As we near Year’s End, time is on our minds. Shakespeare was obsessed with time, and in his great tragedy, which came late in his career, Macbeth obsesses on it too:
If it were done, when ’tis done, then ’twere well
It were done quickly. If th’ assassination
Could trammel up the consequence, and catch
With his surcease, success: that but this blow
Might be the be-all and the end-all—here,
But here, upon this bank and shoal of time,
We’d jump the life to come.
—Macbeth, Act I, Scene vii
Macbeth’s ruminations involve his and Lady Macbeth’s plans to assassinate the King of Scotland. But aren’t there always unintended consequences?
Thus we have that lovely line ‘upon this bank and shoal of time’, where Macbeth wonders about this life and the next life. He’s on the verge of venturing into a kind of beyond. A shoal is a shallow, and a bank is a sand bank; to cross those shallows will take you into the ocean’s depths–from this life to the next life. Shakespeare begins his nautical imagery earlier in the speech with ‘trammel’ and ‘catch.’ A trammel in Elizabethan times was a fishing net. What’s really neat, though, is that trammel was also a word used to describe the binding up of a corpse!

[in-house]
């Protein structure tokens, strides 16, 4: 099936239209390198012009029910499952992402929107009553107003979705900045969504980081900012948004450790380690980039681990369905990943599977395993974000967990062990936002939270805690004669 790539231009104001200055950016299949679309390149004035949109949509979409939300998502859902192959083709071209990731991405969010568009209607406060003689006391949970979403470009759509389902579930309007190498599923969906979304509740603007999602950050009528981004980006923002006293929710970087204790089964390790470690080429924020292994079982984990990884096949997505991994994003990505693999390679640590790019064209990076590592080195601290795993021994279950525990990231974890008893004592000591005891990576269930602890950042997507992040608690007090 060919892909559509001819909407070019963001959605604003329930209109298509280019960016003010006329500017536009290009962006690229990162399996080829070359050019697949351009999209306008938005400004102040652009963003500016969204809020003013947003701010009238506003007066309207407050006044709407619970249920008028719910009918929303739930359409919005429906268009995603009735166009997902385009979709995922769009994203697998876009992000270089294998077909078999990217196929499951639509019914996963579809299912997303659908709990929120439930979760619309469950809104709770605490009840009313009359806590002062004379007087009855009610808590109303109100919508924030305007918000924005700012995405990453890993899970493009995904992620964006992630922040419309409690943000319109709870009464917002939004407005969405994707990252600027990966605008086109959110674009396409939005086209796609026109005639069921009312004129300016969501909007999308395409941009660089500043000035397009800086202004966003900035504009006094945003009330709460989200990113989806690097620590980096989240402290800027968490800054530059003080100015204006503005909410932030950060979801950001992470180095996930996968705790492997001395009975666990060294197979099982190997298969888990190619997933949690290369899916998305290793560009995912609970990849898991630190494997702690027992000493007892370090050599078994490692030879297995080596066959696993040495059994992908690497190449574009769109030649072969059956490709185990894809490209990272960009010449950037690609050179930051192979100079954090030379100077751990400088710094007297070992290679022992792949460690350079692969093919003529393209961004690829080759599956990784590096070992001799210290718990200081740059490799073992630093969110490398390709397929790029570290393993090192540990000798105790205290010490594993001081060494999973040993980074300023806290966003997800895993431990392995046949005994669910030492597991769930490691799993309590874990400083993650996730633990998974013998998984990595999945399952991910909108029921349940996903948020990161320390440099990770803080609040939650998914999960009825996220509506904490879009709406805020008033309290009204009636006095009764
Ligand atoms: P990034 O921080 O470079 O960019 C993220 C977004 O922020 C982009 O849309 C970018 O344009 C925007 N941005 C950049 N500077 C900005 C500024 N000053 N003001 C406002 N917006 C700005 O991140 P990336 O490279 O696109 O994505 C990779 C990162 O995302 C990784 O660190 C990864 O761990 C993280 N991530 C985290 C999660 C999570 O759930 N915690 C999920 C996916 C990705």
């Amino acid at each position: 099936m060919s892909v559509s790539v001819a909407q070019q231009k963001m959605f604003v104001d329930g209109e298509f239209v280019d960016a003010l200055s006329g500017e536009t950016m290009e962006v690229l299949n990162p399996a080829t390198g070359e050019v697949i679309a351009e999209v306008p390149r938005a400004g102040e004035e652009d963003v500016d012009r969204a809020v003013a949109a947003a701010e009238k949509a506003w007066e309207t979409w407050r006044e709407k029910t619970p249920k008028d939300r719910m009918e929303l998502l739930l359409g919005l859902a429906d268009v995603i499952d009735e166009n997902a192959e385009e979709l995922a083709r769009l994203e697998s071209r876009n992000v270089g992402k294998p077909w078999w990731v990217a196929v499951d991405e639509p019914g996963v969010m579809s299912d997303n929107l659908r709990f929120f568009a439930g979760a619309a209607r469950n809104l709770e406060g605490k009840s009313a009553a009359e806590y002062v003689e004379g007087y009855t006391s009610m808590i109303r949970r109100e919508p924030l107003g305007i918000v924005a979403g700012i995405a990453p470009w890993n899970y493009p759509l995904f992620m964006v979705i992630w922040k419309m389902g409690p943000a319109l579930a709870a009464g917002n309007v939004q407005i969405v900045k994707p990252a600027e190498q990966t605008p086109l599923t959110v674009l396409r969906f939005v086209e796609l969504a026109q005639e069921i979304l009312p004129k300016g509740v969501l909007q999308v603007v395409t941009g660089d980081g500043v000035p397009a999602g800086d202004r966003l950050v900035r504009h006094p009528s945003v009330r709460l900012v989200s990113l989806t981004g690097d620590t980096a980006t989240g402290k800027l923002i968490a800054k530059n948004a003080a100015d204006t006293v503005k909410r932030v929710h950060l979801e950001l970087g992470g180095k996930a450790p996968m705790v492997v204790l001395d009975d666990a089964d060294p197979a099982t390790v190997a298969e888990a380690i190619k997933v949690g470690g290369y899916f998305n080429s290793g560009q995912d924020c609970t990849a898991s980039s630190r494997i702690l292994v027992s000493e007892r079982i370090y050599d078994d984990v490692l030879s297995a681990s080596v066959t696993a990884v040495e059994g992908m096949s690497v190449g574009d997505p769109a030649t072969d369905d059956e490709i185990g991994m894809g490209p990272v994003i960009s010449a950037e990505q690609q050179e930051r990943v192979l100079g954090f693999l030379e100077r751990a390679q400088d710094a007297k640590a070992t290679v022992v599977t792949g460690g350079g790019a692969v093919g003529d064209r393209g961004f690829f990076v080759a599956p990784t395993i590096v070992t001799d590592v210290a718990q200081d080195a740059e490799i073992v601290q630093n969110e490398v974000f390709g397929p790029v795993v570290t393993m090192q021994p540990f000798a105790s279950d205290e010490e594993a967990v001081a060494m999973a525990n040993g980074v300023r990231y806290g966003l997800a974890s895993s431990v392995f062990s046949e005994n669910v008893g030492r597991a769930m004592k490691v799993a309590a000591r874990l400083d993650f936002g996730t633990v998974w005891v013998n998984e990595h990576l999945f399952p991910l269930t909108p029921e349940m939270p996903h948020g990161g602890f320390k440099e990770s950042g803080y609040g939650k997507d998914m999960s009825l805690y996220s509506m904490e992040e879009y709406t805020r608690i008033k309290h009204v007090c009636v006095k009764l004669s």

Finally, with ‘be-all’ and ‘end-all’, Macbeth frets that his assassination of the King (this being the first ever recorded use of the word ‘assassination’) might not be the final act–but rather a catalyst to set off a string of unintended consequences.
Such a lovely little soliloquy, so simple on its face, but deep with imagery and foreshadowing. And if you read the entire play–or watch one of the several movie versions–you’ll see that Macbeth is thick with references to time. Shakespeare abhorred time, and how it slowly destroys everything we humans love. In the end, though, Shakespeare won: his plays and poetry have outlasted time, venturing well beyond the bank and shoal of anything any Elizabethan could’ve imagined.
The image is of Michael Fassbender as Macbeth in the latest film version of Shakespeare’s masterpiece.